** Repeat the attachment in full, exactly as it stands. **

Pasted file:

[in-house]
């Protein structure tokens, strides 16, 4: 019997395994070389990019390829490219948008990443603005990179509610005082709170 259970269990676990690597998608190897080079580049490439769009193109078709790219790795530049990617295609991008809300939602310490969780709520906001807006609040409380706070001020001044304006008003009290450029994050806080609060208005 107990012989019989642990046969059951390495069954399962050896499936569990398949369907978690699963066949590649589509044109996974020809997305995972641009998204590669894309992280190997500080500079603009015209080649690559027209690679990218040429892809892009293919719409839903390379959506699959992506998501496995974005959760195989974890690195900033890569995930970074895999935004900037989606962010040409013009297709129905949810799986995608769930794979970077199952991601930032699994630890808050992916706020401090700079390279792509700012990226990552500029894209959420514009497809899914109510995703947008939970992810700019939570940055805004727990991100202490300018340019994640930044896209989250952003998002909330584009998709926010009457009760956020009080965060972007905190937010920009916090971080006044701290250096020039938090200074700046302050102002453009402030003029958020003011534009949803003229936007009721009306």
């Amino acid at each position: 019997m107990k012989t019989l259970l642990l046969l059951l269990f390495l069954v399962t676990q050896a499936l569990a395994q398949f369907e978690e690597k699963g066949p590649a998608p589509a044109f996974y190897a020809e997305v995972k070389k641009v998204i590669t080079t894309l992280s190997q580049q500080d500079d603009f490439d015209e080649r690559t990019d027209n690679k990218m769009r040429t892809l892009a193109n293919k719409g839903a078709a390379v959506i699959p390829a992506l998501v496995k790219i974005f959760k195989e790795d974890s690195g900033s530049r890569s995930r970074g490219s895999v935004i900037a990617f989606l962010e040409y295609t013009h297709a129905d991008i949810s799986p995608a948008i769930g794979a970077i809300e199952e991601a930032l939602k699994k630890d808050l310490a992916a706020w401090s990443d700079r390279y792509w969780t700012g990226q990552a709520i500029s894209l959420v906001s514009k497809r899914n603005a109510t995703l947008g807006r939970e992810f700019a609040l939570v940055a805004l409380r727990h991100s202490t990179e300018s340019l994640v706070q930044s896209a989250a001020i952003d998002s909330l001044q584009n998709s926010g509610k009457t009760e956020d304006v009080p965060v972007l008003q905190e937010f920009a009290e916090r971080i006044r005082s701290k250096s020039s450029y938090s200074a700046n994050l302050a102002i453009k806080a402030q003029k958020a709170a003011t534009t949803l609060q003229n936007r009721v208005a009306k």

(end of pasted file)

[in-house]
């Protein structure tokens, strides 16, 4: 019997395994070389990019390829490219948008990443603005990179509610005082709170 259970269990676990690597998608190897080079580049490439769009193109078709790219790795530049990617295609991008809300939602310490969780709520906001807006609040409380706070001020001044304006008003009290450029994050806080609060208005 107990012989019989642990046969059951390495069954399962050896499936569990398949369907978690699963066949590649589509044109996974020809997305995972641009998204590669894309992280190997500080500079603009015209080649690559027209690679990218040429892809892009293919719409839903390379959506699959992506998501496995974005959760195989974890690195900033890569995930970074895999935004900037989606962010040409013009297709129905949810799986995608769930794979970077199952991601930032699994630890808050992916706020401090700079390279792509700012990226990552500029894209959420514009497809899914109510995703947008939970992810700019939570940055805004727990991100202490300018340019994640930044896209989250952003998002909330584009998709926010009457009760956020009080965060972007905190937010920009916090971080006044701290250096020039938090200074700046302050102002453009402030003029958020003011534009949803003229936007009721009306």
């Amino acid at each position: 019997m107990k012989t019989l259970l642990l046969l059951l269990f390495l069954v399962t676990q050896a499936l569990a395994q398949f369907e978690e690597k699963g066949p590649a998608p589509a044109f996974y190897a020809e997305v995972k070389k641009v998204i590669t080079t894309l992280s190997q580049q500080d500079d603009f490439d015209e080649r690559t990019d027209n690679k990218m769009r040429t892809l892009a193109n293919k719409g839903a078709a390379v959506i699959p390829a992506l998501v496995k790219i974005f959760k195989e790795d974890s690195g900033s530049r890569s995930r970074g490219s895999v935004i900037a990617f989606l962010e040409y295609t013009h297709a129905d991008i949810s799986p995608a948008i769930g794979a970077i809300e199952e991601a930032l939602k699994k630890d808050l310490a992916a706020w401090s990443d700079r390279y792509w969780t700012g990226q990552a709520i500029s894209l959420v906001s514009k497809r899914n603005a109510t995703l947008g807006r939970e992810f700019a609040l939570v940055a805004l409380r727990h991100s202490t990179e300018s340019l994640v706070q930044s896209a989250a001020i952003d998002s909330l001044q584009n998709s926010g509610k009457t009760e956020d304006v009080p965060v972007l008003q905190e937010f920009a009290e916090r971080i006044r005082s701290k250096s020039s450029y938090s200074a700046n994050l302050a102002i453009k806080a402030q003029k958020a709170a003011t534009t949803l609060q003229n936007r009721v208005a009306k």